- What are the main challenges, impediments, and disincentives to graduating from the program?
- What are the characteristics of those DBEs that consider themselves to be successful but have not graduated? What performance measures have they applied to their companies to evaluate success?
- What aspects of DBE supportive services were most and least helpful? What additional programs or services would be beneficial to help DBEs?
Concerning Prime Contractors and Consultants:
- What kinds of products and services are most often subcontracted to DBEs?
- Are prime contractors generally aware of the DBE goals in each state DOT?
- How many different DBEs do they tend to work with?
- What criteria do they use for selecting subcontractors?
- What information, methods, incentives, etc. do they need to subcontract with DBEs that they have not previously worked with?
- What variations and trends do we see in the use of DBEs by prime contractors and consultants according to the size of the prime and the type of business they are in?
- If current DBEs graduate from the program, would prime contractors still contract with them? If not, why?
2. Based on an analysis of the above, it is expected that the research team will offer recommendations for optimizing the DBE program’s goals of facilitating success and increasing the number of graduates. These recommendations could include, but not be limited to, the following:
- What are the best practices in the DBE program to facilitate the objective of expanding the participation of DBE firms in state DOT contracts?
- Which programs provided by DOT Supportive Services work well and which do not (and why)?
- What management structures and approaches are particularly conducive to a successful DBE program in a state DOT?
- What performance measures are appropriate for evaluating the success of a DBE?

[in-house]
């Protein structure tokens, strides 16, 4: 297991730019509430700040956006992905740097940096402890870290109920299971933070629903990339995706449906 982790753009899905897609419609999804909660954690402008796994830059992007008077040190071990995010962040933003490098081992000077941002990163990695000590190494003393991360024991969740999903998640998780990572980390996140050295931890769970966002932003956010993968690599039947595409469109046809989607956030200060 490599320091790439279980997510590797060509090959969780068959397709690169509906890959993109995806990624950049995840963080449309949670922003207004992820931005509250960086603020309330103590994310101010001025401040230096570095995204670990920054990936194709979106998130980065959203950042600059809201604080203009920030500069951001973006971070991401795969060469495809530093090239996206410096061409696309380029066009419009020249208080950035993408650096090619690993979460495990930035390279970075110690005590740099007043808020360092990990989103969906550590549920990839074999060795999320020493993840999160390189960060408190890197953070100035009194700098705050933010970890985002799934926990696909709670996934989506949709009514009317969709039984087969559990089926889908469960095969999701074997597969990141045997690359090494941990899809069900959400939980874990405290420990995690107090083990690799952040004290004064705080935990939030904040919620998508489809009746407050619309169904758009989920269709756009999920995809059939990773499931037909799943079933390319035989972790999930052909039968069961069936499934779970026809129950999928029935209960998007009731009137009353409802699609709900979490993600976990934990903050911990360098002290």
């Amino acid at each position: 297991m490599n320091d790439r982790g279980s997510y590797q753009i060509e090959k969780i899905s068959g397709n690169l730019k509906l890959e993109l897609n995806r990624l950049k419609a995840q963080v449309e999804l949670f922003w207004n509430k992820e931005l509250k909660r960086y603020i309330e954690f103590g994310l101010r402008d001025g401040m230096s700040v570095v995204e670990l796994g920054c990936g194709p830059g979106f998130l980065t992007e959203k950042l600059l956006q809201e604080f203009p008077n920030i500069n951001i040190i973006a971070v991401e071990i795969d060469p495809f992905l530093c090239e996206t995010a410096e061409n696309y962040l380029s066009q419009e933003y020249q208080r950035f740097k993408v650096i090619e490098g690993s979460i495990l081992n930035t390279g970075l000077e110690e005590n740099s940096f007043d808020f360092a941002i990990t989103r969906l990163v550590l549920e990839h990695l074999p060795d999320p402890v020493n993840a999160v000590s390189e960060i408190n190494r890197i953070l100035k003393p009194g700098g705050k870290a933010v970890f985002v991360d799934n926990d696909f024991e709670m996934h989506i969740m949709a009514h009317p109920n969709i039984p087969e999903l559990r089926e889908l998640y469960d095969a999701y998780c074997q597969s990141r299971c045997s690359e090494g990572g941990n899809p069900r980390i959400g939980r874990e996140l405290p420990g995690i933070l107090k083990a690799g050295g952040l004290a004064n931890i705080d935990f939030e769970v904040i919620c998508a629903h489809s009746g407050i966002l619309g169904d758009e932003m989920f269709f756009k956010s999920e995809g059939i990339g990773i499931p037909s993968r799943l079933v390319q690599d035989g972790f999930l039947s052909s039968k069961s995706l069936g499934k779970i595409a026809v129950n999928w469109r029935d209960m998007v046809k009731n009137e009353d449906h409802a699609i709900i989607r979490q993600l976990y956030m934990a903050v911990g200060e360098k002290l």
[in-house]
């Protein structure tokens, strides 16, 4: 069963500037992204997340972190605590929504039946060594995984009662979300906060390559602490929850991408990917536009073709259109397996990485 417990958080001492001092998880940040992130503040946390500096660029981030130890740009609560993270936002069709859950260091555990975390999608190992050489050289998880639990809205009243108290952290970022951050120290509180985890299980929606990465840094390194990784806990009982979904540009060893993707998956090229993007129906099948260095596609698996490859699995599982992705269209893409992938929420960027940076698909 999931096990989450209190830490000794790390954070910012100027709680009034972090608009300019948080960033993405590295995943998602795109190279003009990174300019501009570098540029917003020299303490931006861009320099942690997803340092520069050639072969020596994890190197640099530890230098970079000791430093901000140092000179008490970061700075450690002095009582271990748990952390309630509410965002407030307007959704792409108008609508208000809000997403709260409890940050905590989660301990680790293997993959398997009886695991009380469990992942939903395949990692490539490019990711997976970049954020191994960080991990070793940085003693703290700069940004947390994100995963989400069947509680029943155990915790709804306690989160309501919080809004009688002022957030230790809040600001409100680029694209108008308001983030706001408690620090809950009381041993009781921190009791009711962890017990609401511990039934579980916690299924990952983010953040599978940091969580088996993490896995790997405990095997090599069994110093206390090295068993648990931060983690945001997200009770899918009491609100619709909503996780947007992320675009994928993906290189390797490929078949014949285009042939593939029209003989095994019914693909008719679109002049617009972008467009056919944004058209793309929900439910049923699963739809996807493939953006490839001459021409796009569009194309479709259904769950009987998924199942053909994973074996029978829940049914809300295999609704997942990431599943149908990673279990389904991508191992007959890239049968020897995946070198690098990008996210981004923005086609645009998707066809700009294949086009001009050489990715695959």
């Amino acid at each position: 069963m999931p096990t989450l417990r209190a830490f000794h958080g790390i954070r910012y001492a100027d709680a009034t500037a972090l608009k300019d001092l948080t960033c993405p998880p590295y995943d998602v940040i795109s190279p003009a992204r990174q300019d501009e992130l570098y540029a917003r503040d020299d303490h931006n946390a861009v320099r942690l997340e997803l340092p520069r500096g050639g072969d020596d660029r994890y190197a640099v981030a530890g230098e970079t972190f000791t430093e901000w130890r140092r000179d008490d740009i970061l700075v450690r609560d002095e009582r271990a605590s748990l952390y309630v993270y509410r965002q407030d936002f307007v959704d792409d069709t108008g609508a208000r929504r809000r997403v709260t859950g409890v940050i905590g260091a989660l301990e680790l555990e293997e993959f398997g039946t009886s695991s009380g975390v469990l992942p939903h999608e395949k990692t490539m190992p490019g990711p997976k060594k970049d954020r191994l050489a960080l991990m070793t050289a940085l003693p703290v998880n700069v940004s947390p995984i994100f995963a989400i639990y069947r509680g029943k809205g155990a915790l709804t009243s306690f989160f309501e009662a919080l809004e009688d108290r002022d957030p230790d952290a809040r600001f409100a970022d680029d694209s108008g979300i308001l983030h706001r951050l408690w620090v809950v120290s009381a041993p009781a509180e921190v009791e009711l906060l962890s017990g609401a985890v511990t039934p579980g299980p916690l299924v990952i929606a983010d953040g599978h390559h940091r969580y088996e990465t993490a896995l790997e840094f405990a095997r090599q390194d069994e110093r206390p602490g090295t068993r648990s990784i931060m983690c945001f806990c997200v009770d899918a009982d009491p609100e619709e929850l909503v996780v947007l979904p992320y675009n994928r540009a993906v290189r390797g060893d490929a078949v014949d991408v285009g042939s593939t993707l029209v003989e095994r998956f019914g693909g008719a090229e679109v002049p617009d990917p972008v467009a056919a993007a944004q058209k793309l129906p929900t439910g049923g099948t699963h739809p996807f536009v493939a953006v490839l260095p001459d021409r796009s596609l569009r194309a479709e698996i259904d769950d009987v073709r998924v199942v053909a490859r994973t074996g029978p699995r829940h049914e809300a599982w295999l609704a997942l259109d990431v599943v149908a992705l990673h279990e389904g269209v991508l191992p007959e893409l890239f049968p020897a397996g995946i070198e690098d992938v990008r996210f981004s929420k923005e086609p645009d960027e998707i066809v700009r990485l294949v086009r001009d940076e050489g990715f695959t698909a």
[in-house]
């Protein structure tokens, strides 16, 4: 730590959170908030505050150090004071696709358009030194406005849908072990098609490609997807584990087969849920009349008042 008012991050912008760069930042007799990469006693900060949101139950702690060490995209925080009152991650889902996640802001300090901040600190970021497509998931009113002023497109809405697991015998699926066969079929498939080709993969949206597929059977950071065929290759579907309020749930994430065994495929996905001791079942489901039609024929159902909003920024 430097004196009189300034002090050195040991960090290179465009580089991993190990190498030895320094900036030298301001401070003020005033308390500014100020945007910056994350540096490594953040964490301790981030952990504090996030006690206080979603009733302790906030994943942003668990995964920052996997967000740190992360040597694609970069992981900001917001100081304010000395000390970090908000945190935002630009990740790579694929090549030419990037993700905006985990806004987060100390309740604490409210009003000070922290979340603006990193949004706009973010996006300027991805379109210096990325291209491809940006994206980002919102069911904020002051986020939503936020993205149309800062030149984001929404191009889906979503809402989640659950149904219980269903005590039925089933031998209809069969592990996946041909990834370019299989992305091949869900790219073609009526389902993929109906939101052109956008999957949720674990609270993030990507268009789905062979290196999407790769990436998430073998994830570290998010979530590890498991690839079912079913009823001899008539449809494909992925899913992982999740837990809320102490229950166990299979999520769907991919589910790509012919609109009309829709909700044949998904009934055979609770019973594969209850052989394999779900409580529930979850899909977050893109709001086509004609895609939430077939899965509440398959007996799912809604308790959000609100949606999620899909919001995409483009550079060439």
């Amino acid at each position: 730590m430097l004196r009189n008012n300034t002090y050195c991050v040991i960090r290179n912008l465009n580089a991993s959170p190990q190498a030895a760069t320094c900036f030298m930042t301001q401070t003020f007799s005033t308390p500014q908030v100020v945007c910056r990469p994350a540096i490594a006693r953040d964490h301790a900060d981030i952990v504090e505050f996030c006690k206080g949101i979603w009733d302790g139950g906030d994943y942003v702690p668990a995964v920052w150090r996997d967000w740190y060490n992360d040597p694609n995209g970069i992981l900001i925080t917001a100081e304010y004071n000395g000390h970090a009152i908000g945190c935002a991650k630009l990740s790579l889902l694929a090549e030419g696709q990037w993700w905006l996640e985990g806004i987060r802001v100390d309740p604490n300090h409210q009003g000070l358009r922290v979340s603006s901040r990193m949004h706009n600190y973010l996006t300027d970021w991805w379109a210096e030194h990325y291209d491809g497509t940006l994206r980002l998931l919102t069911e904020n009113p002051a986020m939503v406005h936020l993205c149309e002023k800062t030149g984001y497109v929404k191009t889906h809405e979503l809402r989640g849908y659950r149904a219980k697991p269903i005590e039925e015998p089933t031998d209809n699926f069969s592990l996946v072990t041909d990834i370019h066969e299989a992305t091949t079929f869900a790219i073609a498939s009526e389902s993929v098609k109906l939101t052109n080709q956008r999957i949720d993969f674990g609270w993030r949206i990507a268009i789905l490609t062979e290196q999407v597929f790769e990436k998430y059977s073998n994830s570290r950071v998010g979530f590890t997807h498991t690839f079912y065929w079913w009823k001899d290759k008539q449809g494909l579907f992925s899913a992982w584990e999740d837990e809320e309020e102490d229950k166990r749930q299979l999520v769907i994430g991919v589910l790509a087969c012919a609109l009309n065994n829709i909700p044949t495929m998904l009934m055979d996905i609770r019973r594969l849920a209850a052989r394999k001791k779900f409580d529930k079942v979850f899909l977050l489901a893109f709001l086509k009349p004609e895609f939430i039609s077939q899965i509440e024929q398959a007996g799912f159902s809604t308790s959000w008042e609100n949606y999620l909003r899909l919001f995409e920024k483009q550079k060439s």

- What data management practices would help DOTs maintain and track information about their DBE contractors and facilitate a successful DBE program?
- What further research could be done to facilitate improvements to the DBE program?
- How can a greater percentage of DBEs participate in bidding and contracting?
The research plan should build in appropriate interim deliverables that include, at a minimum at least one interim report that describes work done in early tasks with an updated work plan for the remaining tasks. The research plan should build in appropriate checkpoints and at least one face-to-face interim report review meeting.
The final deliverables will include: (1) a final report that documents the entire research effort; (2) an executive summary in the final report that outlines the research results; (3) a Microsoft® PowerPoint presentation describing the background, objectives, research method, findings, and conclusions; and (4) presentation of the results at a minimum of two meetings of AASHTO committees or other relevant national organizations to be determined by the NCHRP.
STATUS: Proposals have been received in response to the RFP. The panel will meet shortly to select a contractor to perform the work.